#12. Over half (4.3 million) overnight stays were spent in either the greater Reykjavik area or the Reykjanes Peninsula in 2017. 38% of those stays occurred during the winter months, compared to 30% which occurred during the busy summer travel season. (Icelandic Tourist Board)
#13. As of July 2017, there were over 15,000 rooms available in the Iceland tourism industry, provided by 474 hotels guest houses, or hotel apartments, which reflects a growth of 4.4% in total availability from the year before. About 40% of the rooms are in the Capital Region. (Statistics Ireland)
#14. Since 2010, rooms in guest houses and hotels have increased by 58%, but in the Reykjanes Peninsula, room availability has almost tripled. (Statistics Ireland)
#15. Nationwide occupancy rates for the Iceland tourism industry stood at 72% in 2017. In 2010, the national occupancy rate was just 47%. The Capital Region sees the highest occupancy rates, at 84.4%. (Statistics Ireland)
#16. Just 20 nationalities account for 92% of the guest nights that are booked for hotel or guest house stays in Iceland. 62% come from the United States, Great Britain, Germany, and Iceland. (Statistics Ireland)
#17. Registered overnight stays outside of hotels or guest houses totaled 2.8 million in 2017, with camping sites accounting for 1.07 million of those stays. 1 in 5 visitors will stay in residential housing, with 19% preferring hostels. (Statistics Ireland)
#18. The average age of a tourist visiting Iceland is 37, with more than half having an income that was higher than average in comparison to their own country’s income. 40% had average income levels, while 10% of visitors had lower than average income levels. (Statistics Ireland)
#19. Visitors to Iceland stayed an average of 6.5 days between July 2017 and June 2018. Visitors in August stayed the longest (9.3 nights per stay), while visitors in November had the shortest stays (4.9 nights). (Statistics Ireland)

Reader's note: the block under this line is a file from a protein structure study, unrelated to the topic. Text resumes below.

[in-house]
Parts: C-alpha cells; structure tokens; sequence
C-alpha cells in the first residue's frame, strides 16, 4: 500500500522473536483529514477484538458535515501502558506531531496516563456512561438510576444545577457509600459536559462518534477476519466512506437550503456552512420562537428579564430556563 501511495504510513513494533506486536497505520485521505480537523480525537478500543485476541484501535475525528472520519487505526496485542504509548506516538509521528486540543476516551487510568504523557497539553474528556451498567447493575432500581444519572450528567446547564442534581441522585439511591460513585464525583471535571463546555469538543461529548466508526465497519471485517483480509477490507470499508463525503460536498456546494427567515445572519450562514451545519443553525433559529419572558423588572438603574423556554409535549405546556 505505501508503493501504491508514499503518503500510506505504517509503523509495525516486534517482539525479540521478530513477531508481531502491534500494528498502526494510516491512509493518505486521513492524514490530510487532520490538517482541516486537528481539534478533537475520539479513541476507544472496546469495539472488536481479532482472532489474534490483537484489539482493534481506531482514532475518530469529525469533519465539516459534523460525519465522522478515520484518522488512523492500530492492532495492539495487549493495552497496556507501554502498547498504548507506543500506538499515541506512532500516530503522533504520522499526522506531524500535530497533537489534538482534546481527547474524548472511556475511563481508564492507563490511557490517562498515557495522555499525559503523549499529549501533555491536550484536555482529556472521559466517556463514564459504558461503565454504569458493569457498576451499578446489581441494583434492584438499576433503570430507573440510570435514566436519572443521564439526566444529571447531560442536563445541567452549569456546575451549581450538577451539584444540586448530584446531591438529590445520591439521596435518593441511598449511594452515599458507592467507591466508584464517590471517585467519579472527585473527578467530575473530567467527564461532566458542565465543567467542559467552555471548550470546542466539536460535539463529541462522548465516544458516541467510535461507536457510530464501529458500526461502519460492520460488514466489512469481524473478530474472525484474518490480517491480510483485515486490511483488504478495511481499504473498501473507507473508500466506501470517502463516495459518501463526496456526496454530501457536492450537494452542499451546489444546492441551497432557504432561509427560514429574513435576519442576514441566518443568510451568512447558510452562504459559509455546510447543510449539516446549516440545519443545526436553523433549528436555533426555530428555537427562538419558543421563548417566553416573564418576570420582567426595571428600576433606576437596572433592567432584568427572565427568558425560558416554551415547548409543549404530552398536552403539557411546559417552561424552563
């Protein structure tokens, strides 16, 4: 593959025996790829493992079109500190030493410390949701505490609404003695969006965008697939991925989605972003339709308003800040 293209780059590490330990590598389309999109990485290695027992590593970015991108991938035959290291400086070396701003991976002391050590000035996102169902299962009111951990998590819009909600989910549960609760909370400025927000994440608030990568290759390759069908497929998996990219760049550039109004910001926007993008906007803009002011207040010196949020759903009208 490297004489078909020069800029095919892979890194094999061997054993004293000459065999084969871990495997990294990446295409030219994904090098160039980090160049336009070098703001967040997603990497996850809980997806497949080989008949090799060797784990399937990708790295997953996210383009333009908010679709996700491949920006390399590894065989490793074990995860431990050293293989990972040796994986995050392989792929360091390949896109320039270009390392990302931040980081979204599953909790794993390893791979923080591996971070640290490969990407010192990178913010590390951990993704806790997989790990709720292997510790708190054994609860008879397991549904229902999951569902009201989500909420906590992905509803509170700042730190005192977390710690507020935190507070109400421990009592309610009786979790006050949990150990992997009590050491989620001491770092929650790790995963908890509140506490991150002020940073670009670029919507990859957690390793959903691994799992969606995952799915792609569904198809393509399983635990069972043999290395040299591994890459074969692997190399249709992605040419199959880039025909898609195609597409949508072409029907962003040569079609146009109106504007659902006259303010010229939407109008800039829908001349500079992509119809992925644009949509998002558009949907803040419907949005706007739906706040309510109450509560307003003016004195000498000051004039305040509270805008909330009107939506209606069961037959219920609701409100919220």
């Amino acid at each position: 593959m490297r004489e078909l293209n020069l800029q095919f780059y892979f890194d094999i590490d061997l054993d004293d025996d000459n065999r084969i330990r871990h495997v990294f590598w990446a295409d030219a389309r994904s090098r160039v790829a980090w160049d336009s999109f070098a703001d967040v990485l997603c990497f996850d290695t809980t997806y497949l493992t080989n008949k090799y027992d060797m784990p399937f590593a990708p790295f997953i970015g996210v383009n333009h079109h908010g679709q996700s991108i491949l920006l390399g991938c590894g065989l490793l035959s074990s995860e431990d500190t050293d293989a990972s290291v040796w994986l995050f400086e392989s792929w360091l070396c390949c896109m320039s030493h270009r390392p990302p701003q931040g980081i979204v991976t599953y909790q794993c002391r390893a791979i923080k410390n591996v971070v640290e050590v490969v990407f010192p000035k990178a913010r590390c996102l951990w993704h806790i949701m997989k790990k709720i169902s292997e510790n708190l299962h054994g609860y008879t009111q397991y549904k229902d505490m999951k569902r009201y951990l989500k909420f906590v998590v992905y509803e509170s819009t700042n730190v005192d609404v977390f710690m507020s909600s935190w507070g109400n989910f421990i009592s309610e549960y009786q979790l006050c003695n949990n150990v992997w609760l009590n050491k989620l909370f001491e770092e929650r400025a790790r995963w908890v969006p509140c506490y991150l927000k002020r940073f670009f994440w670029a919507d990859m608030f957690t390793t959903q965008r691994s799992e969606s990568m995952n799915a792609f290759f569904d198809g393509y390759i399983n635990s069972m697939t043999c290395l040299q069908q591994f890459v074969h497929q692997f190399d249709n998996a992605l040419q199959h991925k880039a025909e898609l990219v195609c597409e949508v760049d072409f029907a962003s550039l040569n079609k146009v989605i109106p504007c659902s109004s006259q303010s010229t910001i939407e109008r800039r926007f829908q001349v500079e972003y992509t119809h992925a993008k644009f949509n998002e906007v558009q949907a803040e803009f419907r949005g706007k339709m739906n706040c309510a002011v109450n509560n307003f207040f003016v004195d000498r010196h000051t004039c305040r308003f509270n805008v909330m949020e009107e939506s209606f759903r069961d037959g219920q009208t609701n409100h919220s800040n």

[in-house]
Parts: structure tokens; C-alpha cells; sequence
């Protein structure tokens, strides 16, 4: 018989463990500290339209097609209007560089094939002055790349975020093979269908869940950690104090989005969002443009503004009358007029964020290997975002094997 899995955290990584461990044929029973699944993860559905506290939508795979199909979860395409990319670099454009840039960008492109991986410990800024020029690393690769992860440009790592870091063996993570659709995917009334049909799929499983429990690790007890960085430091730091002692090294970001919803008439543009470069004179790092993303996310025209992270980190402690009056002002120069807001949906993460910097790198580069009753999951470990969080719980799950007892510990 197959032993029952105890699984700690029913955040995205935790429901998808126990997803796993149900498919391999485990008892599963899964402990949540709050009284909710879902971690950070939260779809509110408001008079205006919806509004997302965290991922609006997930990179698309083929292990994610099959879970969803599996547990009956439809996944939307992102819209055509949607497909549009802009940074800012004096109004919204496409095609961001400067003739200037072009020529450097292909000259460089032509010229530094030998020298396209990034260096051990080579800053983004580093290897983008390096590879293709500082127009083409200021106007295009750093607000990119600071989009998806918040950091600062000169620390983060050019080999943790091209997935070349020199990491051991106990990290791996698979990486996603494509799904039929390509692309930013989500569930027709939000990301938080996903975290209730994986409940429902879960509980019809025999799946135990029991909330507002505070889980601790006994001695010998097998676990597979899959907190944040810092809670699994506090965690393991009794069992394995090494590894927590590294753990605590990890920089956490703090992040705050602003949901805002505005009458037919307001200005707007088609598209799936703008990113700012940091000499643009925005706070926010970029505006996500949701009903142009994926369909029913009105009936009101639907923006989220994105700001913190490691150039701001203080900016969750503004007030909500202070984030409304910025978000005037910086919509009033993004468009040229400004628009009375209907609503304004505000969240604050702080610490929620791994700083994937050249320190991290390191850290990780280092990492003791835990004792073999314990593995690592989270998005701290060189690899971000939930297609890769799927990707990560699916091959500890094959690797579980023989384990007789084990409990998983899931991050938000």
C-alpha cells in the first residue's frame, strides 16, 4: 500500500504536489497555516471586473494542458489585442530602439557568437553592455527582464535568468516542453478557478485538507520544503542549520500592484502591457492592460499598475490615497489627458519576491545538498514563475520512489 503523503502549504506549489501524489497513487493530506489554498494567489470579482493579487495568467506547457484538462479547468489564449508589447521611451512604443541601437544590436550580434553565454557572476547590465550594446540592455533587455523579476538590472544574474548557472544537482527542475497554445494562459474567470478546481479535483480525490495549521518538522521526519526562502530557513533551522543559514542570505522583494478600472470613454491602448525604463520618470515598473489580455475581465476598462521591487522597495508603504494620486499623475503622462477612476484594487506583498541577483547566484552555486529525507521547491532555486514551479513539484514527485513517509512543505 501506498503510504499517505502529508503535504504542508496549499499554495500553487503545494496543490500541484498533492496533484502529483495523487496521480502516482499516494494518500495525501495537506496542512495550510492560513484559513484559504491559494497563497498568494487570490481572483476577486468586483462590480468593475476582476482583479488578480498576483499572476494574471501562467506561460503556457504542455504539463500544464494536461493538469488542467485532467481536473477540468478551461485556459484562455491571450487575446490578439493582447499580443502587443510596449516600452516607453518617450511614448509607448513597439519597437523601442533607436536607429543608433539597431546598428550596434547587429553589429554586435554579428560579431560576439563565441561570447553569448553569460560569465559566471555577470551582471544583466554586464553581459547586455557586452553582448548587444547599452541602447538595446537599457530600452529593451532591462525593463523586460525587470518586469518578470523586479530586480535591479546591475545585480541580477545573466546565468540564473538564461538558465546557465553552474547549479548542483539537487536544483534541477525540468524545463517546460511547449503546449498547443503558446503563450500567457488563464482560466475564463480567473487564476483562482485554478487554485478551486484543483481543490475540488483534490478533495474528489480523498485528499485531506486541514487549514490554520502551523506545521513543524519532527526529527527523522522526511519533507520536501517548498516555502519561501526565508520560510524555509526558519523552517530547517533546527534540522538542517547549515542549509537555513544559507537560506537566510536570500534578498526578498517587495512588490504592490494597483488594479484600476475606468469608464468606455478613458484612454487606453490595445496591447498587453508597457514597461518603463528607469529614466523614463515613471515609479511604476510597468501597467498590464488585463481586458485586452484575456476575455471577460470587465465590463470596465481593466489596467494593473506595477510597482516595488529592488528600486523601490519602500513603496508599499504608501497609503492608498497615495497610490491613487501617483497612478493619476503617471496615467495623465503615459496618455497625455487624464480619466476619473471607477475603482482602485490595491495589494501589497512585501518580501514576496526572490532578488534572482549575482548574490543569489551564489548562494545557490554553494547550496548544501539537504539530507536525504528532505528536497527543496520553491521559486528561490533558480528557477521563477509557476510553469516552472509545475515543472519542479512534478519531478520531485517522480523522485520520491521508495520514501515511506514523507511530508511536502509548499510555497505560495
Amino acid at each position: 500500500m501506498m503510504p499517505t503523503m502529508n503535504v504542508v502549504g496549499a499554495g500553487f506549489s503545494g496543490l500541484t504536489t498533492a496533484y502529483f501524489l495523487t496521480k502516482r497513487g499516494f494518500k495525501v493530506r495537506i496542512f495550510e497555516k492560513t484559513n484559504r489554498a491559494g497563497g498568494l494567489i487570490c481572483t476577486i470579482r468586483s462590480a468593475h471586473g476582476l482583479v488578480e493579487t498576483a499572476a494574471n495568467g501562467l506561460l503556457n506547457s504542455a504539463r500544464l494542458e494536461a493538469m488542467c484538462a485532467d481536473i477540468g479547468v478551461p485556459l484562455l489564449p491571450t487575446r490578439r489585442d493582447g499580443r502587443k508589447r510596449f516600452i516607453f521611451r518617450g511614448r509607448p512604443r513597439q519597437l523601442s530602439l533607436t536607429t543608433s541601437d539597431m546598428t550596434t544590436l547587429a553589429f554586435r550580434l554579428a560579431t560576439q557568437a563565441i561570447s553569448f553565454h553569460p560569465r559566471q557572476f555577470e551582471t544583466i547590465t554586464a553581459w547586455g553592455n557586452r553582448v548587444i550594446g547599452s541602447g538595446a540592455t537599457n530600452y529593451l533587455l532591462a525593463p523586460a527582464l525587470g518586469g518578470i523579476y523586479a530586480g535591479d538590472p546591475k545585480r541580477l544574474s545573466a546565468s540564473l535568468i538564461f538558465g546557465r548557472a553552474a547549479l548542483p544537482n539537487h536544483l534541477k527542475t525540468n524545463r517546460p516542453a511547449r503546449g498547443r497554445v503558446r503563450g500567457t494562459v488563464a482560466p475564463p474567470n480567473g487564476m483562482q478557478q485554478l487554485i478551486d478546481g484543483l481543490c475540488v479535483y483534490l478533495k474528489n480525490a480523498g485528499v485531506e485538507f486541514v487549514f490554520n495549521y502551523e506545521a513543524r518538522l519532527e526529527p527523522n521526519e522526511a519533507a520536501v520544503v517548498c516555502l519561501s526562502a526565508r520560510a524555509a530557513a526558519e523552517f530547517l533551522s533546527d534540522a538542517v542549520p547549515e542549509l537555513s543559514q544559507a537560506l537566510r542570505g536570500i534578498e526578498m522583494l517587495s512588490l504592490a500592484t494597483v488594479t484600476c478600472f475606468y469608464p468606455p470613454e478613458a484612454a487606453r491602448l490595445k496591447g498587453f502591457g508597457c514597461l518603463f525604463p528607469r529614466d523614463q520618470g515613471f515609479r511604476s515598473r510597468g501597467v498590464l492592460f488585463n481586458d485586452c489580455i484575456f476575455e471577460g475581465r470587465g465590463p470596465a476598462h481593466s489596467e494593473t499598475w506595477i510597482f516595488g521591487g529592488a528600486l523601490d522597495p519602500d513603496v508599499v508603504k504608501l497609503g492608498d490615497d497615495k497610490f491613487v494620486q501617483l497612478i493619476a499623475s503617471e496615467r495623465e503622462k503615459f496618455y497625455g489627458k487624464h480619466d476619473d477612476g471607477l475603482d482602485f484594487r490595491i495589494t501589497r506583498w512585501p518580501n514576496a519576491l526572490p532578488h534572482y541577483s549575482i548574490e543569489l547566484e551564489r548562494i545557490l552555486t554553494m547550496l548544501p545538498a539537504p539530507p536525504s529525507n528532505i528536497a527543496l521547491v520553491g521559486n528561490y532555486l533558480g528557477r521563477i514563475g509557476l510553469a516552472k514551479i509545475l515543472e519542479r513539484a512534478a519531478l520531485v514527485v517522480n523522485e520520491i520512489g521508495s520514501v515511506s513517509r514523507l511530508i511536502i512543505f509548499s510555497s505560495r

Iceland Tourism Industry Trend and Analysis
Iceland saw an extraordinary surge in tourism beginning in 2010. At the same time, some of the figures may be slightly inflated. According to reporting from The Telegraph, about 300,000 visitors claimed as foreign visitors were actually foreigners who already lived in Iceland, were air passengers connecting to another flight, or only stayed in the country for a few hours before departing for their home.
A survey conducted by the tourism minister found that 5% of passengers were self-connecting on flights from the airport, while 6% of visitors used services outside of the airport without spending a night in the country.
Due to the way visitors are tracked, it may be difficult to have firm confidence in the overall statistics which are published by the Iceland tourist industry and their providers. That does not change the fact, however, that tourism is growing rapidly in the country.
In future years, the explosive growth is expected to begin simmering. The projected increase of new arrivals in 2018 is expected to be 7%, while 2019 expects to see 5% growth in the number of visitors to the country. Compare that to the 40% growth experienced in 2016. With proper expectations in place, the industry can become a major contributor to the country’s GDP.
If not, the Iceland tourism industry could see a revenue bubble that thinks about bursting in the next 5-year period.